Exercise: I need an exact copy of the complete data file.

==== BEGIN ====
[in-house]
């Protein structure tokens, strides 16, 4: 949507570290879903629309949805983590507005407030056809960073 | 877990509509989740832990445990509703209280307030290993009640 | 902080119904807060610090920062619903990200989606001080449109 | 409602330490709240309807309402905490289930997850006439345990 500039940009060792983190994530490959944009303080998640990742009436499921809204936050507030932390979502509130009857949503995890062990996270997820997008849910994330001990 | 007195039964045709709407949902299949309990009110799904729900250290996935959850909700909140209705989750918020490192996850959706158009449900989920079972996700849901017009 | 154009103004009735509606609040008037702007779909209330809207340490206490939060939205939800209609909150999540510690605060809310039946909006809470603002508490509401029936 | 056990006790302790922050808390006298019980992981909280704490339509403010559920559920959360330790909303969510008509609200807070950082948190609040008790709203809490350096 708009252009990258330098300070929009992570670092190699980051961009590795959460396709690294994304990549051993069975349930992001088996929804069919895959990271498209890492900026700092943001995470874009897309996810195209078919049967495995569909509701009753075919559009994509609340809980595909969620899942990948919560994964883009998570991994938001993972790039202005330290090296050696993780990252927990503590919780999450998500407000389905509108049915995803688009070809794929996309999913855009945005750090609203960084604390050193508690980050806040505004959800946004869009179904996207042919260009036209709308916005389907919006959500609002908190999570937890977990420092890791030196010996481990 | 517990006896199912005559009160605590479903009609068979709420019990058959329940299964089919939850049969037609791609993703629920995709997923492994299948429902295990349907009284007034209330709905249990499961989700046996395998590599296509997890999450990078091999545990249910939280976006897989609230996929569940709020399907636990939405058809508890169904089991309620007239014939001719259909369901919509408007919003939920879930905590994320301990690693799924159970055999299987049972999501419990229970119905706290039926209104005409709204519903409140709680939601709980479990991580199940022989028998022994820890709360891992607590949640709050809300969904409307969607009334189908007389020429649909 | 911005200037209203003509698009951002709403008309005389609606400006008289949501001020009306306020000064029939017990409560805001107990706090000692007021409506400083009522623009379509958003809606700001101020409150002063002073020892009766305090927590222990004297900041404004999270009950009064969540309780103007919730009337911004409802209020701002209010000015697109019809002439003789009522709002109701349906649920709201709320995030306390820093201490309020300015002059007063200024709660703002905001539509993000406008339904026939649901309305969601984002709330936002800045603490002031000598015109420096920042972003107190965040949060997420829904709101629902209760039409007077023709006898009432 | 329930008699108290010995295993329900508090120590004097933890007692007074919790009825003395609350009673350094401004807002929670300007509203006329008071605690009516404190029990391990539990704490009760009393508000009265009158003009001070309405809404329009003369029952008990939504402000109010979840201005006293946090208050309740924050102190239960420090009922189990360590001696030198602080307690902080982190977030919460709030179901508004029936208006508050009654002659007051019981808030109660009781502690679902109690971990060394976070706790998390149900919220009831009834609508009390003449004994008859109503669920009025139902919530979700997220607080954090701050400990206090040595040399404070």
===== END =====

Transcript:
[in-house]
């Protein structure tokens, strides 16, 4: 949507570290879903629309949805983590507005407030056809960073 | 877990509509989740832990445990509703209280307030290993009640 | 902080119904807060610090920062619903990200989606001080449109 | 409602330490709240309807309402905490289930997850006439345990 500039940009060792983190994530490959944009303080998640990742009436499921809204936050507030932390979502509130009857949503995890062990996270997820997008849910994330001990 | 007195039964045709709407949902299949309990009110799904729900250290996935959850909700909140209705989750918020490192996850959706158009449900989920079972996700849901017009 | 154009103004009735509606609040008037702007779909209330809207340490206490939060939205939800209609909150999540510690605060809310039946909006809470603002508490509401029936 | 056990006790302790922050808390006298019980992981909280704490339509403010559920559920959360330790909303969510008509609200807070950082948190609040008790709203809490350096 708009252009990258330098300070929009992570670092190699980051961009590795959460396709690294994304990549051993069975349930992001088996929804069919895959990271498209890492900026700092943001995470874009897309996810195209078919049967495995569909509701009753075919559009994509609340809980595909969620899942990948919560994964883009998570991994938001993972790039202005330290090296050696993780990252927990503590919780999450998500407000389905509108049915995803688009070809794929996309999913855009945005750090609203960084604390050193508690980050806040505004959800946004869009179904996207042919260009036209709308916005389907919006959500609002908190999570937890977990420092890791030196010996481990 | 517990006896199912005559009160605590479903009609068979709420019990058959329940299964089919939850049969037609791609993703629920995709997923492994299948429902295990349907009284007034209330709905249990499961989700046996395998590599296509997890999450990078091999545990249910939280976006897989609230996929569940709020399907636990939405058809508890169904089991309620007239014939001719259909369901919509408007919003939920879930905590994320301990690693799924159970055999299987049972999501419990229970119905706290039926209104005409709204519903409140709680939601709980479990991580199940022989028998022994820890709360891992607590949640709050809300969904409307969607009334189908007389020429649909 | 911005200037209203003509698009951002709403008309005389609606400006008289949501001020009306306020000064029939017990409560805001107990706090000692007021409506400083009522623009379509958003809606700001101020409150002063002073020892009766305090927590222990004297900041404004999270009950009064969540309780103007919730009337911004409802209020701002209010000015697109019809002439003789009522709002109701349906649920709201709320995030306390820093201490309020300015002059007063200024709660703002905001539509993000406008339904026939649901309305969601984002709330936002800045603490002031000598015109420096920042972003107190965040949060997420829904709101629902209760039409007077023709006898009432 | 329930008699108290010995295993329900508090120590004097933890007692007074919790009825003395609350009673350094401004807002929670300007509203006329008071605690009516404190029990391990539990704490009760009393508000009265009158003009001070309405809404329009003369029952008990939504402000109010979840201005006293946090208050309740924050102190239960420090009922189990360590001696030198602080307690902080982190977030919460709030179901508004029936208006508050009654002659007051019981808030109660009781502690679902109690971990060394976070706790998390149900919220009831009834609508009390003449004994008859109503669920009025139902919530979700997220607080954090701050400990206090040595040399404070």